Many perspectives, 1 simple etiquette

Why Tim Kaine Was The Safe, Smart VP Pick

Author: David Yee
Created: 27 July, 2016
Updated: 17 October, 2022
7 min read
Tim Kaine is as vanilla middle as you can get. -- Robert Reich 7/24/2016

In Robert Reich's op-ed on Sunday, he questioned whether Hillary Clinton 'got it' when it came to selecting Senator Tim Kaine (D-Va.) as her running mate against the Trump/Pence ticket, accusing her of fundamentally ignoring the progressive nature of this year's primary.

Clinton was in a terrific position of choice, already knowing the opposition's lineup before her choice was formalized -- she could have chosen anyone from any part of the Democratic spectrum.

But unlike Reich's analysis, Clinton made the right call for many reasons -- ones that aren't fully being discussed in the media.

'Vanilla Middle' Is In The Recipe To Win

The recipe to win any political race at this point in political history is to consolidate the base, then win over the center.

Clinton is in a position of simply conceding that she's going to lose a number of Bernie Sanders supporters, even with the best convention ever.

Some will stay home and not vote, some will defect (if history tells us anything, in that order).

Kaine, according to Ballotpedia, has been ranked as the 35th least liberal Democrat, with an overall voting record that displays center-left moderate ideals.

And while departing from several of Clinton's pet campaigning issues, he is able to consolidate a center bloc of voters -- ones necessary to win over any plurality battle.

Location, Location, Location

Not the first rule of politics, unlike real estate, but pretty near the top of the list.

With this election almost certainly being won by plurality, Clinton needs a buttress in Virginia -- a state that is absolutely critical if the 'Holy Trinity' swing states are swept by opponents (Florida, Pennsylvania, and Ohio).

If these three states are lost, Virginia and North Carolina are must wins for any permutation of victory (as the toss-up map exists today).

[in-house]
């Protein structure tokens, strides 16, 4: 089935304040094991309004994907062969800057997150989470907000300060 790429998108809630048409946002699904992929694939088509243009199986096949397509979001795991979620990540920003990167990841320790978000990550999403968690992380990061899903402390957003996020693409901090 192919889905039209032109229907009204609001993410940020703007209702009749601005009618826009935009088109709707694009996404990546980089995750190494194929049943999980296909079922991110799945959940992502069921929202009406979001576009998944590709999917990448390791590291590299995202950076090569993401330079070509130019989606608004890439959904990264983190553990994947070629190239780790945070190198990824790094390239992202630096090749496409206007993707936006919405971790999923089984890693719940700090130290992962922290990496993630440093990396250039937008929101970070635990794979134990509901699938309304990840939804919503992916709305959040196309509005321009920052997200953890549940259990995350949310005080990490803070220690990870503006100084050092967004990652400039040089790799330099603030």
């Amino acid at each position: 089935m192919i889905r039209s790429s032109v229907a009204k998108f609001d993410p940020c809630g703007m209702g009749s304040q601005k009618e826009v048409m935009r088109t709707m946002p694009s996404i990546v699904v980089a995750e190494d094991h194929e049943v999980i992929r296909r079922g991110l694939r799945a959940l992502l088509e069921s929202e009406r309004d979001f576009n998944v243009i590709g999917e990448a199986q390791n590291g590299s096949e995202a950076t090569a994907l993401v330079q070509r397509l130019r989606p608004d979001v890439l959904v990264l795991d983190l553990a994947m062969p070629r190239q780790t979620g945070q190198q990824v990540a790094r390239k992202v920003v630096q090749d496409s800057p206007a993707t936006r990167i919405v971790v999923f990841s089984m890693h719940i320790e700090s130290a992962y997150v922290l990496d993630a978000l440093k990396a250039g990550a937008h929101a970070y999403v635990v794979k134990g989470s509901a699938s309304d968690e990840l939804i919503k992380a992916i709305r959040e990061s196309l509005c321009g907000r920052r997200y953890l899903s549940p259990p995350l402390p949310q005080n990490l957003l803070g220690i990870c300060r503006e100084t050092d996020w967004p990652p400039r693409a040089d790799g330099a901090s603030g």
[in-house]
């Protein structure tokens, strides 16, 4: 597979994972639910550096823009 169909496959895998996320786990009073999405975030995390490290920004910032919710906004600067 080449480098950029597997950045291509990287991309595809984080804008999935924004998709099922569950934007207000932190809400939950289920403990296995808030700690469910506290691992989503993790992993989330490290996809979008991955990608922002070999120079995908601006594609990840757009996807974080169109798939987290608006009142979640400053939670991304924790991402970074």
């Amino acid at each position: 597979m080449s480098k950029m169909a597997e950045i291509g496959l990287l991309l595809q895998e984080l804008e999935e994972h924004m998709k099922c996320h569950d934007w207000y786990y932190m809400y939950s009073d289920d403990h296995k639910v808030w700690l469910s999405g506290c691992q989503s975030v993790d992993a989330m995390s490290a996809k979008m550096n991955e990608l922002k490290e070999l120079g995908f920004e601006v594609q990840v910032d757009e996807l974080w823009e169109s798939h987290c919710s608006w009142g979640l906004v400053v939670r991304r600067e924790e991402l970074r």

It is almost considered a political axiom that a candidate and their VP tap must win their home states for victory -- and Kaine's overall popularity in Virginia is already strong.

Kaine won his 2012 Senate race by a hefty 6-point margin, a large margin in an election with 3.8 million votes cast.

Terry McAuliffe

Governor McAuliffe (D-Va.) becomes an incredible power broker if the Clinton/Kaine ticket wins.

Virginia, like 36 other states, allows the governor to appoint replacements to fill Senate vacancies.

With the Democrats facing a better political map in the Senate than the Republicans had in 2014, Clinton knows she must preserve all efforts to retake the Senate.

Kaine does not come up for re-election until 2018, making his seat a 'locked-in' status for the Democrats as they plan to re-take the Senate.

Plurality Is The Name Of The Game

Like physicians, 'Do no harm,' is at the top of the list politically when it comes to running mates.

You don't want a carbon copy of yourself, you don't want a candidate who is further to the political extreme than you, and you don't want a candidate from a state you'll probably win regardless of choice.

When you run as the nominee, it is your platform that is being advanced -- and while the party gives its national guidance, you live and die by what ideals you decide to focus on.

Right now, 'other' or 'undecided' are still the two most common choices polls are employing outside of the major party candidates. The media isn't taking the threats from Johnson and Stein seriously.

But even without the minor party data, we can get a clear picture from a survey of all state's polls -- one thing is absolutely certain, 2016 will be won by a non-majority plurality.

As a federal republic, the state contests are all that matters -- and the picture is currently, just by looking at these polls, that Trump/Pence is getting more defections than Clinton/Kaine.

If Clinton can steal away moderate Republicans, ones against Trump, but not exactly keen on the platforms of the Green or Libertarian Parties, she can make incredible gains in the polls and eventually at the ballot box.